21st October 2023 – (Hong Kong) Many runners start pounding the pavement to lose weight and get in shape. But some end up gaining weight instead, leaving them scratching their heads and reconsidering their exercise regimen.
Unexpected weight gain can be discouraging for runners striving toward their fitness goals. However, there are several explanations for this phenomenon that have nothing to do with failure. Understanding the real reasons behind running-related weight gain can help disappointed runners stay motivated and get back on track.
Overcompensating Through Diet
Exercise and diet go hand in hand when it comes to weight loss. Creating a calorie deficit is essential for shedding excess pounds. Running burns substantial calories, so runners need to fuel up. But it’s easy to overdo it and consume more calories than expended through exercise.
Runners may feel ravenous after a long run and reach for extra helpings at meals or frequent snacks. While additional calories are necessary, runners should focus on nutritious whole foods to properly nourish their bodies without going overboard on calories. Quality fats, complex carbs and lean proteins enhance energy and recovery without expanding waistlines.
Many runners make the mistake of loading up on sugary sports drinks, energy bars and processed snacks advertised for athletes. But these items tend to be high in calories, added sugars and artificial ingredients. Sticking to natural nutrition sources better supports weight management for runners.
Gaining Muscle Mass
Running builds up leg muscles, so weight gain after starting a running program may simply indicate greater muscle mass. Since muscle weighs more than fat, the number on the scale can increase even as body fat decreases.
Runners should pay attention to body composition changes rather than solely tracking weight. Greater muscle definition in legs and arms, more vascularity, firmer physique and slimmer waist are signs of lowered body fat percentage and increased lean muscle mass.
HIIT running incorporating sprints, hill repeats and intervals also torches fat while adding shapely muscle. As fitness improves through muscular development, running feels easier and weight gain from added muscle pays dividends.
Inflammation and Water Retention
Inflammation is a normal bodily response to muscle exertion and microtears from exercise. But the ensuing fluid accumulation makes runners feel puffy and seem heavier. Scaling back other physical activity while starting a running program exacerbates this effect.
Rest days are essential for recovery and facilitating muscle repair and strengthening. Overtraining can overstress the body, causing excessive inflammation and water weight gain. Ensure adequate rest breaks between runs and consider alternate training like walking, swimming, yoga or weightlifting on some days.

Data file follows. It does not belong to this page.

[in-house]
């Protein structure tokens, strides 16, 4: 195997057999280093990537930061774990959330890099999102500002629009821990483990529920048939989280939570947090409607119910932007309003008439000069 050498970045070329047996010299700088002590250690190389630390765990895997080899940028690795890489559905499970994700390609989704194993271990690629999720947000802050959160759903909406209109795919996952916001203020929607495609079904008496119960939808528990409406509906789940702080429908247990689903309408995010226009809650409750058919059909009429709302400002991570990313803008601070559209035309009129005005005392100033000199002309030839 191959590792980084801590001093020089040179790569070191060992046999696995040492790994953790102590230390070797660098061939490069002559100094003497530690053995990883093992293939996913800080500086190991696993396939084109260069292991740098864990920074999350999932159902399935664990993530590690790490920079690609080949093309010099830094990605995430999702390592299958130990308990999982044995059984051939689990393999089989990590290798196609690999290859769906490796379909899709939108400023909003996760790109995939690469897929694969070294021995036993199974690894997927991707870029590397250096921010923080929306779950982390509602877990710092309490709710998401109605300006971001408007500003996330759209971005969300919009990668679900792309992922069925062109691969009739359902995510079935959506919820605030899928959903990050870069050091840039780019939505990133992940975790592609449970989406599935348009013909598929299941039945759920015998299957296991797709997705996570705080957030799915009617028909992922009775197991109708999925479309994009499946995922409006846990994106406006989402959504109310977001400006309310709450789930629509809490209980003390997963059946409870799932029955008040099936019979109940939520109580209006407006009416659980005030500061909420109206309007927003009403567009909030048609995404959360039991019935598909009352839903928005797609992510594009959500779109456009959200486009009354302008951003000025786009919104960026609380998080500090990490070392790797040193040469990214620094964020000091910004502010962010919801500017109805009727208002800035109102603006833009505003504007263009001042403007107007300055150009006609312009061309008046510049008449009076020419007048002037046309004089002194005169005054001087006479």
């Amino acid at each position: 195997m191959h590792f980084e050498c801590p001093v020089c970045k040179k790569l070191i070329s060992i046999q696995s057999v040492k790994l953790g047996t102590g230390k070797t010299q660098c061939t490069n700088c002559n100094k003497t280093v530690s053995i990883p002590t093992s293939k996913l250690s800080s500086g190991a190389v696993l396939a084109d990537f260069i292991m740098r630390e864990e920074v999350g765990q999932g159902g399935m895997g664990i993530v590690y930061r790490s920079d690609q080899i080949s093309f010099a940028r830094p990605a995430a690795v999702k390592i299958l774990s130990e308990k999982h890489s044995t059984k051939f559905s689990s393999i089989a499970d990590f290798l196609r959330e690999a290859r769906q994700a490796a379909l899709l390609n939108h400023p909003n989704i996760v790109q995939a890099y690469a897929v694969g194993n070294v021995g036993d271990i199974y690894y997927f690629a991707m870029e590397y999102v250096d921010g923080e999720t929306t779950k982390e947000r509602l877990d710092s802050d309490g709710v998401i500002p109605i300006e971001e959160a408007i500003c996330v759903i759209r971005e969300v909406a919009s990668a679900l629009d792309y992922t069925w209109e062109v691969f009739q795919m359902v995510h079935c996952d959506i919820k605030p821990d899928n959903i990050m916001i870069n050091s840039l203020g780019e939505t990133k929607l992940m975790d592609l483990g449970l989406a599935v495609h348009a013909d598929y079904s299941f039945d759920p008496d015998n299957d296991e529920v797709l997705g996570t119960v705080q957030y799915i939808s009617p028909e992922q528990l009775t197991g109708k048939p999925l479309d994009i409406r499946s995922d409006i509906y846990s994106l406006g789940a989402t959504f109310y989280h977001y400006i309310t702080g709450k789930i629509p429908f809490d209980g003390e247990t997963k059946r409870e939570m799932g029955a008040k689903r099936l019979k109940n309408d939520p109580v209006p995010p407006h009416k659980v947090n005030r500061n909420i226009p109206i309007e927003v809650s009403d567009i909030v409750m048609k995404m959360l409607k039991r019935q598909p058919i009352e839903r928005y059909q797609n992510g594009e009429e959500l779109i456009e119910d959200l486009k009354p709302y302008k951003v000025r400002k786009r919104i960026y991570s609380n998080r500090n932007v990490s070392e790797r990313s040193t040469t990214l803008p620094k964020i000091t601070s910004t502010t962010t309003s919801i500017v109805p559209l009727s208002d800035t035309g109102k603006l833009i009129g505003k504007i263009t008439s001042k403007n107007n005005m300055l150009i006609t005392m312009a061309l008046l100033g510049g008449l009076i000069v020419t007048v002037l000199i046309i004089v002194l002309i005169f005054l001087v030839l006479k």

Massage, icing sore muscles, cold showers, Epsom salt baths and NSAIDs like ibuprofen can also help alleviate inflammation. Compression apparel may improve blood flow and circulation to flush out retained fluids.
Underlying Health Conditions
Certain medical conditions lead to weight gain unrelated to diet and exercise habits. Polycystic ovarian syndrome (PCOS) is a hormonal disorder affecting up to 20% of women. Insulin dysregulation makes weight loss extremely difficult for those with PCOS despite diet and exercise interventions.
Getting properly diagnosed and adjusting nutrition and training accordingly is key. A lower carbohydrate diet may better manage PCOS-related weight gain by improving metabolic function and insulin levels. While exercise alone may not lead to weight loss for these women, it remains crucial for supporting overall health.
Thyroid disorders, diabetes, depression, PCOS and other conditions can all cause weight gain impervious to increased exercise. Seeing a doctor to identify and address any underlying issues is important for anyone struggling with unexpected weight gain while ramping up their running.
Healthy Running Weight Loss Strategies
For most runners, a few simple diet and training adjustments can get weight loss back on track after initial gains. Here are some tips:
- Incorporate strength training – Building muscle through weightlifting, resistance bands and bodyweight exercises torches calories and fat while transforming physique.
- Follow the 80/20 rule – 80% of calories should come from wholesome minimally processed foods like fruits, veggies, whole grains, beans, nuts, seeds, lean proteins and healthy fats. The other 20% can be “fun” foods.
- Change how you view food – Consider meals and snacks as fuel for peak running performance rather than eating purely for pleasure. Make nutrition choices according to what best serves your body.
- Eat more earlier, less later – Frontload calories by starting the day with a hearty breakfast full of protein, good carbs and healthy fats. Then eat smaller, lighter meals and snacks as the day progresses.
- Weigh yourself regularly – Tracking weight provides valuable feedback and keeps you accountable. But also assess how you look and feel vs. just the number.
- Increase workout variation – Combine running with cross-training like cycling, swimming and yoga to constantly challenge your body in new ways.
- Listen to your body – Hunger and cravings give clues about nutritional needs. Identify true hunger vs. stress or emotional eating prompts.
With some patience and targeted adjustments, runners can overcome initial weight gain to achieve their fitness goals. A holistic approach addresses all factors to facilitate weight loss success through running. Consistency, self-compassion and tapping into motivation sources like inspirational runners, rewarding routes and goals events further promotes achievement.